By the time this article is being posted, I should be in Yellowstone National Park with my kids on an EPIC 3½ week road trip. That’s right, I said ROAD TRIP! And guess what? It’s just me and 2 kids on the open road.
Right now, you’re probably thinking, is she NUTS? What is wrong with her?! That’s the reaction most folks had when I told them of my plan. But I can assure you I wasn’t crazy then, and at the time of writing this (about a week and a half into it) I can assure you I’m not crazy now… well, not yet anyway.
[pullquote type=”2″ align=”right”]One mom, two kids, and the open road. Stacy reports to us in real time, from somewhere in middle America![/pullquote]I started planning this trip back in April. It’s not a luxury vacation, but I’m not being overly skimpy either. We’re staying in hotels such as Holiday Inns, Comfort Inns, and Quality Inns. I’ve been pleasantly surprised at how nice these places are these days. Not 4-star resorts, but comfortable beds and very clean. My criteria for a hotel was that it had some sort of breakfast and free wi-fi. So far, I’ve been happy with every place we’ve stayed.
Some things I’ve done or learned to do:
Know where you’re going & how you’re going to get there.
MyScenicTravels.com has an excellent online road trip planner. It particularly helped me determine my route, and it let me put in my daily driving hours (I only wanted to drive up to 6 hours per day) and calculated where I’d need to stop overnight. It’s got a ton of other cool features, such as coming up with step-by-step directions and it will transfer your itinerary to your GPS.
Plan, but allow time for adjustment.
In planning our trip, I tried to do about 2 ½-3 hours of driving in the morning to our destination/event, then drive another 2 ½-3 hours to our overnight stop. In most cases, this worked. But there were a couple long driving days. On these days, I found halfway points of interest to help break it up. One day, we found the Danish Windmill in Elk Horn, Iowasimply by following a roadside billboard, and it was a quirky stop that helped break up the monotony.
Have plenty of activities in the car.
By this, I most certainly do NOT mean a Nintendo, Playstation or DVD player. Believe it or not, we have driven from Tennessee to Wyoming over the span of a week and a half WITHOUT the aid of electronic devices (well, with the exception of my iPod). I have a shoebox size box full of travel games such as Hangman, Trouble, Connect 4, the “Are We There Yet” book. Plus I put together a travel journal for each of my kids. This is much simpler than it sounds – I bought a 3-ring notebook with pocket folder inserts. This is for them to journal, keep track of the Junior Ranger certificates, or doodle. It’s worked very well.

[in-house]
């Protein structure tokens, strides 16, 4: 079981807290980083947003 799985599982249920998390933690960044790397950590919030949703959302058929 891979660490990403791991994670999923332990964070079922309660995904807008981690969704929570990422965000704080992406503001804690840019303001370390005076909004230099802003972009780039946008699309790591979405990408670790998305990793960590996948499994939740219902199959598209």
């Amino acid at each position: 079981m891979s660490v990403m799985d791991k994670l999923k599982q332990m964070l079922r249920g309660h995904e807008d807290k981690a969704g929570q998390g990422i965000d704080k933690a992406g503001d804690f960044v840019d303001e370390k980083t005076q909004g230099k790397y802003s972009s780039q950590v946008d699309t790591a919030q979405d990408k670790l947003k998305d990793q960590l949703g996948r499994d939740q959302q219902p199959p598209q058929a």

Take 5 days of clothes.
Most hotels have coin laundry facilities, so I stocked up on quarters, bought a pack of Tide Pods, and brought a pillowcase to serve as my laundry bag. I lucked out at one hotel, they allowed me to use their commercial machines as they didn’t have coin machines. (This spoiled me – a short wash cycle, and a 15-minute dry cycle. Sweet!) So far the most expensive machines have been $2.00 for one wash, and $1.75 for one dry cycle. But all in all, this has worked out quite well. I have two tote clothes bags – one with 4 days’ worth, and a smaller bag with the rest to include extra shoes. Plus a toiletry bag, and that’s it in the way of clothes and personal items.
Put yourself in your kids’ shoes.
By this I mean, do things they enjoy. Although the Junior Ranger programs at the National Parks are really interesting and the kids enjoy them, I let them cut loose at such places at AdventureLand in Iowa (amusement park) and at Reptile Gardens near Rapid City, South Dakota. AdventureLand really wasn’t up my alley, but both Alice and Ben truly enjoyed it, and it remains one of their highlights.
Let the kids help plan the trip.
You might be surprised at where they’d like to go. For example, my daughter really wanted to go to Springfield, Illinois to see the tomb of Abraham Lincoln. She saw this in one of her history books. I wasn’t too keen on it, but we visited Springfield on day 2 of our trip. I must say, so far it’s been one of my favorite destinations. The tomb and the Presidential Library and Museum were excellent. I am still hearing how ‘she picked’ that destination; she’s quite proud she contributed to the trip!
I look forward to ‘reporting’ more to everyone after our trip. I can truthfully say that I’ve been overwhelmed with the beauty of this country, and I’m so grateful to have had the opportunity to do this road trip – I’m already planning next year’s trip. Traveling with the kids has been for the most part, a lot of fun; not without its challenges sometimes, but overall I’d do it again and recommend it to anyone!
Although Stacy De Smet grew up on a dairy farm in south-central Pennsylvania, she never anticipated becoming a farmer herself, but that's exactly what happened when she and her family moved to a small farm in Taft, TN, in November of 2005. Over the years they have turned Misty Ridge Stables into a thriving family farm. In addition to boarding horses and running a local CSA, they also offer classes in canning, gardening and many other farm related topics.